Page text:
THIS DAY IN HISTORY: 4th April 2011 - Richard William Oluwaseyi Awoonor-Gordon, Pan Africanist historian, lecturer, journalist and political activist, passed away unexpectedly in London, England.
Olu, as he was fondly known, was born in Lagos, Nigeria in 1957 to a Nigerian mother and Sierra Leonean father. Spending his formative years in Nigeria he moved to Sierra Leone in 1975 and enrolled as an undergraduate at Fourah Bay College (FBC). It was here that his political activism took off. Whilst studying for his degree at FBC Olu was Vice-Chair of the Union of Journalists and a member of the Student' Representative Council.
Olu was also a founding member of the Pan African Union (PANAFU) Sierra Leone, along with Cleo Hanciles and others, which was launched at FBC in 1982. Through PANAFU study groups students were introduced to Pan Africanist thought and organisation as a solution to the woes of not only Sierra Leone, but the entire African continent.
Olu left Sierra Leone on completion of his degree to study for a Masters at the University of Ibadan, Nigeria. He returned to FBC to take up a lectureship in modern history. He utilised his position to inspire and ignite the flame of justice in the hearts and minds of his students, reminding them constantly of their duty to use their education to develop and build a fair and just Africa.
In 1985 Olu's political activism eventually led to his dismissal from his lecturer position at FBC, along with Hanciles and Jimmy Kandeh, both fellow lecturers, for allegedly inciting students to protest against the government. Undeterred by this injustice Olu openly criticised the principal of FBC for inviting security forces onto campus to quell student protests.
Following a brief sojourn in Canada to study for a doctorate, Olu return to Sierra Leone after two years frustrated at being out of Africa. Back in Sierra Leone Olu turned his hand to journalism as a root for promoting his Pan African philosophy, after a failed attempt to rejoin the teaching staff at FBC - the authorities were fearful of his radicalism - writing for "The Tablet" and "For Di People" newspapers before launching his own satirical journal "Peep."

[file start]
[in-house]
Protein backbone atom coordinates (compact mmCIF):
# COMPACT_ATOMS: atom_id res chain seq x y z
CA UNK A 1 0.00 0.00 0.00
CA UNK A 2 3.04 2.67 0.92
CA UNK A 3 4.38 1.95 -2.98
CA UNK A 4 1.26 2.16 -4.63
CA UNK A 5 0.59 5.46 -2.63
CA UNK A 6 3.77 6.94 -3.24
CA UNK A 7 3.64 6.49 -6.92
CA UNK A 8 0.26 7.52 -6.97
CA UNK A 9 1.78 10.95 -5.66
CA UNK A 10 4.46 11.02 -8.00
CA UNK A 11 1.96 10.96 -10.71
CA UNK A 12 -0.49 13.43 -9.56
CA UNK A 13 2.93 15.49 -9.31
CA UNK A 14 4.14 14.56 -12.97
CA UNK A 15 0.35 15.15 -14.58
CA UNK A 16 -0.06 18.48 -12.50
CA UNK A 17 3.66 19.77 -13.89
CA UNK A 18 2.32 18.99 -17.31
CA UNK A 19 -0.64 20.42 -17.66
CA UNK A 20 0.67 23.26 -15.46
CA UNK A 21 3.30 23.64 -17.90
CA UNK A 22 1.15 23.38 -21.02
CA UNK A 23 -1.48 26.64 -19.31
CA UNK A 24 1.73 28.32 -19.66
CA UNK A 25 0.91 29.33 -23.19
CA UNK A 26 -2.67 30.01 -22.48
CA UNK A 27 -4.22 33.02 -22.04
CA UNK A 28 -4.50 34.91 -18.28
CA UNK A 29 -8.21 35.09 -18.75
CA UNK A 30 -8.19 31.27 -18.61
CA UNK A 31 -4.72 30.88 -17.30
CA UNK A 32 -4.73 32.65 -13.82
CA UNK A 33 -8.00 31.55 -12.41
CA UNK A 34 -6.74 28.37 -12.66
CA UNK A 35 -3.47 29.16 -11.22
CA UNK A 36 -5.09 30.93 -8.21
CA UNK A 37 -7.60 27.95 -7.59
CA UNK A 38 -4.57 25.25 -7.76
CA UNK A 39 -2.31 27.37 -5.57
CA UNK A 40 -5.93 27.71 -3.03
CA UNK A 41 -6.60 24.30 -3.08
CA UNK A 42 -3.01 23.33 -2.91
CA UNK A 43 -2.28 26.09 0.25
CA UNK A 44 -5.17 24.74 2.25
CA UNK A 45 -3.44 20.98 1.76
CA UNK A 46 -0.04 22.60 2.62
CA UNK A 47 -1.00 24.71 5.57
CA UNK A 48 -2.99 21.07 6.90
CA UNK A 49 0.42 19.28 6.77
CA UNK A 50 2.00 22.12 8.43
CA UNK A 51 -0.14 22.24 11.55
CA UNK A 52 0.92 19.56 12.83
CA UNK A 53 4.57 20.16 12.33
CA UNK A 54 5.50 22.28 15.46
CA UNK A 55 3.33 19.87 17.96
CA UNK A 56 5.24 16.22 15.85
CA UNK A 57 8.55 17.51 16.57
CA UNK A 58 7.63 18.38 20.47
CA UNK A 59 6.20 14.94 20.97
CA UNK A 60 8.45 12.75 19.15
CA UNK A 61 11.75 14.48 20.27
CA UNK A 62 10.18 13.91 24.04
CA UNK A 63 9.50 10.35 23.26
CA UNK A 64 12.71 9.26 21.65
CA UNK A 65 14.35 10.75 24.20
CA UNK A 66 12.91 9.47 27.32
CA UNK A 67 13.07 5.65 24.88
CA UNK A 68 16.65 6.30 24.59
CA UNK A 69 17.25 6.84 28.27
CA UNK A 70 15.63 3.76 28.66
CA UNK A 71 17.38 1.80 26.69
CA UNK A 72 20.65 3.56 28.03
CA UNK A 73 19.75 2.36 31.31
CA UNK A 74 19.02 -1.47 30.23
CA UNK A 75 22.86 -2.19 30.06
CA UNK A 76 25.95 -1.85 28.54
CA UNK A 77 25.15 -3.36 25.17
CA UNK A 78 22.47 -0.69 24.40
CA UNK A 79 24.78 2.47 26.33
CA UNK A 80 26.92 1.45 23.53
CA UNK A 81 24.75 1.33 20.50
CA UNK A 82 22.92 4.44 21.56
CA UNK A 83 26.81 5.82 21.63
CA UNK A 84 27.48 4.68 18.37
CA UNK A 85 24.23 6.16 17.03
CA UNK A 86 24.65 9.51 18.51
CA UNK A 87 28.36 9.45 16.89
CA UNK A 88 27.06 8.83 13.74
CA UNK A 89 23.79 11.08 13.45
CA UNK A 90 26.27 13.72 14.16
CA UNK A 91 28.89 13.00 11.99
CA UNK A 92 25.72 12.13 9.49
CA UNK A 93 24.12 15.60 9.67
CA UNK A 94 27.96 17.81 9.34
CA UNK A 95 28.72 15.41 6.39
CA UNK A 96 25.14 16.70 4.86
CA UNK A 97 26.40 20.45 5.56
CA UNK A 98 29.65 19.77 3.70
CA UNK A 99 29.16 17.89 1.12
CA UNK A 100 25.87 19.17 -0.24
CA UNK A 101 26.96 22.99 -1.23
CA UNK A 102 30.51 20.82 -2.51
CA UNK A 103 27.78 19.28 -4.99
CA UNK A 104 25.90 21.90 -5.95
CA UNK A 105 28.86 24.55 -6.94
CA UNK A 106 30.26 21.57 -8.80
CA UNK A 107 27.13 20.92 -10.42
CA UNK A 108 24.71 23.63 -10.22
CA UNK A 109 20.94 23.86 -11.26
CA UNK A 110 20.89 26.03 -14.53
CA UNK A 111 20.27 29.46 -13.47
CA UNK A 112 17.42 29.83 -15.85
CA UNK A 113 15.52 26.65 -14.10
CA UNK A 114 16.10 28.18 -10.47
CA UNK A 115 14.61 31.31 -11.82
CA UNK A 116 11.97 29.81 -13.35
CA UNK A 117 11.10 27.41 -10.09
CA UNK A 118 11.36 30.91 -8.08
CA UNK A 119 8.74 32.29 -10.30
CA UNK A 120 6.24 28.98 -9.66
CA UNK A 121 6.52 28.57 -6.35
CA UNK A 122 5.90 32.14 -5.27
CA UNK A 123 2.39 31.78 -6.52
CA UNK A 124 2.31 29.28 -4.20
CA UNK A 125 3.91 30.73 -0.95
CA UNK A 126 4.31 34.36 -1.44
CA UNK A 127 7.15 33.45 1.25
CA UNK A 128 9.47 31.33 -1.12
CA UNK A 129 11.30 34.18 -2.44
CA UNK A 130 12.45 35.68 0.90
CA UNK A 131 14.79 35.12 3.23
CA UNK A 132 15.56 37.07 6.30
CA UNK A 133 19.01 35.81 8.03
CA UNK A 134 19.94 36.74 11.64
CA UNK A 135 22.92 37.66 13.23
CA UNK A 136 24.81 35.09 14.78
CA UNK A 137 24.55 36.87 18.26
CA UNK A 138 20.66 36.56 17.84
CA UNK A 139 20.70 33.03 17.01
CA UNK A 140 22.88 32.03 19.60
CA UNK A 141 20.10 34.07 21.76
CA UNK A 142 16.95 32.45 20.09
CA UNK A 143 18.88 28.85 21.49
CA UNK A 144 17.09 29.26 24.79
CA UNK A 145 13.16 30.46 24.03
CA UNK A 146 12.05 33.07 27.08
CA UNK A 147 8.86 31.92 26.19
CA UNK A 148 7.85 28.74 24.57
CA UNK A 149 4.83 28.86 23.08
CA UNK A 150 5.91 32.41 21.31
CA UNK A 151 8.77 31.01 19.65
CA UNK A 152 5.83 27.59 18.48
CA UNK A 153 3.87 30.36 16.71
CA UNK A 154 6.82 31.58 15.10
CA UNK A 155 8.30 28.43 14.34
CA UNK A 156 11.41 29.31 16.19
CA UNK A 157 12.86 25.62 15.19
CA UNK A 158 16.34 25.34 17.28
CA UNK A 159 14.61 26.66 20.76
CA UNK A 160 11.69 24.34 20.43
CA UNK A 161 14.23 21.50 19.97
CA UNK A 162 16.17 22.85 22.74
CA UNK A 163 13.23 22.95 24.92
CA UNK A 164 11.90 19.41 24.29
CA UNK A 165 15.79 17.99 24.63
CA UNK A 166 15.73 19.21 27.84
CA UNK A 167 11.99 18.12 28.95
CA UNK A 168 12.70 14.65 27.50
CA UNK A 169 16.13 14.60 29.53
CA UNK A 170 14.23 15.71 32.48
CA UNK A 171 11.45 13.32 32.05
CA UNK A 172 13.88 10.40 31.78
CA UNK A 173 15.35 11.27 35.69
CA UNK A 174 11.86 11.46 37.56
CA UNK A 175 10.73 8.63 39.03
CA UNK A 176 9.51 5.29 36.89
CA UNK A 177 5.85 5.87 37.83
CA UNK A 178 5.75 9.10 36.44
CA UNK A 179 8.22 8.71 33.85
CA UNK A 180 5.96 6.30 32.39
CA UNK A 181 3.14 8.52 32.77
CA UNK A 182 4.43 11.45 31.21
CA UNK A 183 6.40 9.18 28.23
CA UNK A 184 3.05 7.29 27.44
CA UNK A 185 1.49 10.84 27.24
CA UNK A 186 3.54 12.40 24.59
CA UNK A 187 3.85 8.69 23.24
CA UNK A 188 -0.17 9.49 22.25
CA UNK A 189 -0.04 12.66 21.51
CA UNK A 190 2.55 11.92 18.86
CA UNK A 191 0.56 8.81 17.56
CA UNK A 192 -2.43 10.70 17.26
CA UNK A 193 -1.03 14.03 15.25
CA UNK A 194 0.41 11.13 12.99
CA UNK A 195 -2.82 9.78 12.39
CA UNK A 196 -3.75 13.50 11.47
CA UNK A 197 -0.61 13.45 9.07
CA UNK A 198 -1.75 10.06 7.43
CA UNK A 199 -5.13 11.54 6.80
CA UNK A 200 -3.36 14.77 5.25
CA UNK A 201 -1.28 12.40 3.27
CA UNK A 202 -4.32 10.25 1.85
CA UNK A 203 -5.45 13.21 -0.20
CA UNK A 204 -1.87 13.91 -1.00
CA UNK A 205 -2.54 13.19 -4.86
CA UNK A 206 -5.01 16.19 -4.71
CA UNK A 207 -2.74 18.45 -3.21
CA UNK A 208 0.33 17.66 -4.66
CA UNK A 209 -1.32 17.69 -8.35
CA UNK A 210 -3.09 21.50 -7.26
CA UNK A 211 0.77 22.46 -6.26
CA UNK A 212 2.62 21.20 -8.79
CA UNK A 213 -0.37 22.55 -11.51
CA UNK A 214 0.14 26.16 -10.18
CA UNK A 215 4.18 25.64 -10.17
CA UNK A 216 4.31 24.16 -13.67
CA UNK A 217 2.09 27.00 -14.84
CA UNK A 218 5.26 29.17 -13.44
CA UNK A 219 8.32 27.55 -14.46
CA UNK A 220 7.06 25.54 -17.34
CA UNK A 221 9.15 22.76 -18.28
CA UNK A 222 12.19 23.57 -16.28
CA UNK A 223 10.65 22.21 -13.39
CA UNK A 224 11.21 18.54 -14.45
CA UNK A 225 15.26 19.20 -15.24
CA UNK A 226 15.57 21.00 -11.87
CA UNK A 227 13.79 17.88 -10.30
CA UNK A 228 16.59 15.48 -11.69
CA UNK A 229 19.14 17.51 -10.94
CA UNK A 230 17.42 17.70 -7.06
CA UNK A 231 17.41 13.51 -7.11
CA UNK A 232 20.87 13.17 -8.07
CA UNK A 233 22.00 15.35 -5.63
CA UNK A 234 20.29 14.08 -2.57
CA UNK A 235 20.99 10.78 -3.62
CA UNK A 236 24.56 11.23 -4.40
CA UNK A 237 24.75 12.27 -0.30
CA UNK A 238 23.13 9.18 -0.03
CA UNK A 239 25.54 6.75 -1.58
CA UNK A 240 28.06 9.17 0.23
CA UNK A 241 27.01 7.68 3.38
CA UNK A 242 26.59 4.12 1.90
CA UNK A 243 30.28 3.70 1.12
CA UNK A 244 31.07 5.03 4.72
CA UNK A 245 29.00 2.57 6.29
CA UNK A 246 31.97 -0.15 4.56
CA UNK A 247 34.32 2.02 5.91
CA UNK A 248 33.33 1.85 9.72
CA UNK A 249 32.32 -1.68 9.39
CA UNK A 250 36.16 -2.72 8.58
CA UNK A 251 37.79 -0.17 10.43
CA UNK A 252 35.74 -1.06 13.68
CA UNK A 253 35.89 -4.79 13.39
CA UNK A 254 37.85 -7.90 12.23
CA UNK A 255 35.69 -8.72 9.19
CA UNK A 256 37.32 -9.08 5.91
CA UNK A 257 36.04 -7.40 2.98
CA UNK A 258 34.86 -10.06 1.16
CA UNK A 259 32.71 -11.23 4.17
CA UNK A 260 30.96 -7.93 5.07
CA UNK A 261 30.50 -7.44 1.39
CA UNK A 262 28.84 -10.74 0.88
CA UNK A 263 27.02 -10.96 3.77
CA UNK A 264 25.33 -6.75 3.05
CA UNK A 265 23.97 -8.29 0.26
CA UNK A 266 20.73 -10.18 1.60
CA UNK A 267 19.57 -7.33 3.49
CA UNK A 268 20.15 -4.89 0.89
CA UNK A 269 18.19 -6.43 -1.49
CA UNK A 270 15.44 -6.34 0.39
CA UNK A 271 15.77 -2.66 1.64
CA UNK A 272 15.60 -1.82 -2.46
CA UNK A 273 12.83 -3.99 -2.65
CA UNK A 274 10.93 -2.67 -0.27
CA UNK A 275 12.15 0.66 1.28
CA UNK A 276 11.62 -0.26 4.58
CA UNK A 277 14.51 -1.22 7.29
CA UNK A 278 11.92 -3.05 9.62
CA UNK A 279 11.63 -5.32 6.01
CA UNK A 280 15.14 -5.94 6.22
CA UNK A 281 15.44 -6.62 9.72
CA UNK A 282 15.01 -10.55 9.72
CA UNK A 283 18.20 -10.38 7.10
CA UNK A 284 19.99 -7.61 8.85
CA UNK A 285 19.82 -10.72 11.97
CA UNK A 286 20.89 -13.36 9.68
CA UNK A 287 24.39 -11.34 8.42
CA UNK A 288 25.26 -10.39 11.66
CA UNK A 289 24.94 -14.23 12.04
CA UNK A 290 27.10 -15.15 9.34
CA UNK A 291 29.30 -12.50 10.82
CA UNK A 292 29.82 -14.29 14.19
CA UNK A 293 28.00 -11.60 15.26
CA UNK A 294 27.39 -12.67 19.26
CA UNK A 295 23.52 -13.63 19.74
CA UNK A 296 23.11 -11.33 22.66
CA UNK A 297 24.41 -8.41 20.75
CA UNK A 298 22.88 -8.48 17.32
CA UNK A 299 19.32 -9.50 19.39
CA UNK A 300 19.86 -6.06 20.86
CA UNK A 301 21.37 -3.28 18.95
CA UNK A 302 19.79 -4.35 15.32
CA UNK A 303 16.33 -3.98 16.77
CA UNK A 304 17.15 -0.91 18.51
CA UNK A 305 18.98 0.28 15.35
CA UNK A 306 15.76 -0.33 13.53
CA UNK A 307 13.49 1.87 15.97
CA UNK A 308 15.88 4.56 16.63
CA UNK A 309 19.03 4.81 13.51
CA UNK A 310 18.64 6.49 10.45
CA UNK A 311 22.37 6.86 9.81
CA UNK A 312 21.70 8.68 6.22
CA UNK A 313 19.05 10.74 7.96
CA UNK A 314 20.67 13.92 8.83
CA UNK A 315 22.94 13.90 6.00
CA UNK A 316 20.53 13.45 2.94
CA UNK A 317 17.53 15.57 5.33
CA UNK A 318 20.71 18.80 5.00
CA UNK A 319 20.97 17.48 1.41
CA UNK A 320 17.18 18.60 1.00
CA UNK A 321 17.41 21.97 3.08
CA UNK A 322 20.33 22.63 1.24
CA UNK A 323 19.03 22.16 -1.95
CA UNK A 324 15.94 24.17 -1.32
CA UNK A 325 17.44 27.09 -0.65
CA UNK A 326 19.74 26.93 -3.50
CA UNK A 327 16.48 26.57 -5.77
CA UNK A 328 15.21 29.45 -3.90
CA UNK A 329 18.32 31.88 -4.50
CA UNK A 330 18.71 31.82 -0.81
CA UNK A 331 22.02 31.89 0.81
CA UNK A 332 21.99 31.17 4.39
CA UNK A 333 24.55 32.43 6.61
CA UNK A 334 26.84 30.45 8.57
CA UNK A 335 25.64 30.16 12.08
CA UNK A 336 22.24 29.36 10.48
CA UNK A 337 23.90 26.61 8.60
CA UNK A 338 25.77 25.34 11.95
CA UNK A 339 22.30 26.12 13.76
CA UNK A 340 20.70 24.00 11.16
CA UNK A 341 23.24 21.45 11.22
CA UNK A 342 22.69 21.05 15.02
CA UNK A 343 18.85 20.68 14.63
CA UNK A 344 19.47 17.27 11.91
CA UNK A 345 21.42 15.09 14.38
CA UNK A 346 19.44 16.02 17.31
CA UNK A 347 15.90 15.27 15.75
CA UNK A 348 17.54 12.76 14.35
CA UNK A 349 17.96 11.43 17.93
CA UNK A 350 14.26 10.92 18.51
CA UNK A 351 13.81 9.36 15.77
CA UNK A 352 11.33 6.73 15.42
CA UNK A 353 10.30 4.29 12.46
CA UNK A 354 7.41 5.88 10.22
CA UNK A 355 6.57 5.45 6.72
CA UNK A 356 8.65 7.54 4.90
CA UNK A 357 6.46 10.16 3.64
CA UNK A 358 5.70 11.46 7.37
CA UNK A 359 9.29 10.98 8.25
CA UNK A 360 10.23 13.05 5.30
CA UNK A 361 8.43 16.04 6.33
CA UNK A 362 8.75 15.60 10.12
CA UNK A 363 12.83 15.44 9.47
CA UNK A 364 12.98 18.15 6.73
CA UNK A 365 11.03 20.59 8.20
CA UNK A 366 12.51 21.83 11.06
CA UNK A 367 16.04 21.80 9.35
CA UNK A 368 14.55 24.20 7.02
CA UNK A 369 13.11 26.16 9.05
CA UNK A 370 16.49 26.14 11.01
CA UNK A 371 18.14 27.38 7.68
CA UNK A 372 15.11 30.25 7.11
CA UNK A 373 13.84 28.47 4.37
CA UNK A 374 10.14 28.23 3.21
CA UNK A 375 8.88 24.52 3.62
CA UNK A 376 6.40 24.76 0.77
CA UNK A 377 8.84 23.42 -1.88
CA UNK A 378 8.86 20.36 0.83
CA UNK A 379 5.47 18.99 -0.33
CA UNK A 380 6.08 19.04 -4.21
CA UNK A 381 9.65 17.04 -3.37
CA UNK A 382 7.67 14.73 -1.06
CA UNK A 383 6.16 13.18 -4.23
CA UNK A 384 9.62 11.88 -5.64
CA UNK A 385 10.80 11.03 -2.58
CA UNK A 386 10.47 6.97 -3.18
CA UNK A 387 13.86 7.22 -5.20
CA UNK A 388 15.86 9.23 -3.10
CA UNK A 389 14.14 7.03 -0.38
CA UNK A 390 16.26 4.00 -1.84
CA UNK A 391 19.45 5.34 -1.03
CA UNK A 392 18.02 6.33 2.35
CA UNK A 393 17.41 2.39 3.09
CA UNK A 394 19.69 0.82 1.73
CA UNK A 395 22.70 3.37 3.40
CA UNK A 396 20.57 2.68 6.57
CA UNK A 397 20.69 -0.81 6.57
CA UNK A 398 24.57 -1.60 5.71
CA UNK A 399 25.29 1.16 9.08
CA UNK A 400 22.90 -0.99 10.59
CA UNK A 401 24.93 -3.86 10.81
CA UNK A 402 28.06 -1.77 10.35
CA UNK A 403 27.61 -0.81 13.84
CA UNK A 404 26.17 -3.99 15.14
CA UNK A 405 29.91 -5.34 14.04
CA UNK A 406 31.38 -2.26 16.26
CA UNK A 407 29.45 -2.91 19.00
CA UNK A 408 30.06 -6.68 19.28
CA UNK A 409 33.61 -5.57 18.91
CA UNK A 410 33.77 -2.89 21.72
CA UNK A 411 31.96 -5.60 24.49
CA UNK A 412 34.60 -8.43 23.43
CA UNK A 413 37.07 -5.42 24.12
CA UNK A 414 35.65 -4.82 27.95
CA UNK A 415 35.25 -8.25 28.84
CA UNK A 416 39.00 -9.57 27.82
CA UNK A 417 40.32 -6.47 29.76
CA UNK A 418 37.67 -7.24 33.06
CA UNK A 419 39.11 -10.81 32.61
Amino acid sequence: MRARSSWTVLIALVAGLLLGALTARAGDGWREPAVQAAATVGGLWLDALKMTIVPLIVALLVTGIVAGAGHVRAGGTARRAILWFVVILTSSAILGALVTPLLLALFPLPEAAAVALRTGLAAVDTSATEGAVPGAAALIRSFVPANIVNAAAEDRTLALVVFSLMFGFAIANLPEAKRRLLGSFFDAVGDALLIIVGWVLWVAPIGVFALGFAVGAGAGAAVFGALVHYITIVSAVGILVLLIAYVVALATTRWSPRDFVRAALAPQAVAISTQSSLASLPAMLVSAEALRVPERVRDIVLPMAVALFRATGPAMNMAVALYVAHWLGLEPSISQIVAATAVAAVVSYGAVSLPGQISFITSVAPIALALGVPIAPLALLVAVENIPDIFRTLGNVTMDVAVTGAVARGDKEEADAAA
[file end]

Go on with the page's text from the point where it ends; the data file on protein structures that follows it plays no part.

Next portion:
Olu also threw himself in earnest into building PANAFU, developing it beyond the university to become an organisation rooted in the poor disadvantaged communities in Sierra Leone. He helped to launch the women's wing of PANAFU in the early nineties and establish a pre-school for children from families of modest means.
During his time out of Africa Olu came into contact with and joined the All African Peoples Revolutionary Party (AAPRP) becoming a member of the AAPRP leadership body alongside Kwame Ture (formerly Stokely Carmichael) who resided in neighbouring Guinea. Olu and Ture became great comrades and friends and there is no doubt that Olu's on the ground experience, knowledge and understanding of Africa helped shape and sharpen the political ideology and activity of the AAPRP.
Olu's fervent pro-people and anti-corruption stance put him on a collision course with successive governments in Sierra Leone and he was arrested and detained on numerous occasions. His commitment to Pan Africanism saw him continue to speak out through the barrel of his pen, even during the civil war years, despite the risk to his life and liberty.
Described as Sierra Leone's "Greatest Philosopher" Olu has left a legacy for generations to come. The greatest honour that those of us he has left behind can pay to him is to continue to walk in his footsteps in the pursuit of the freedom, fairness and justice for ordinary Africans that he so yearned.
The following clip is of Olu speaking to students at a university in London:
"Always bear in mind that people are not fighting for ideas, for the things in anyone's head. They are fighting to win material benefits to live better and in peace, to see their lives go forward, to guarantee the future of their children." Amilcar Cabral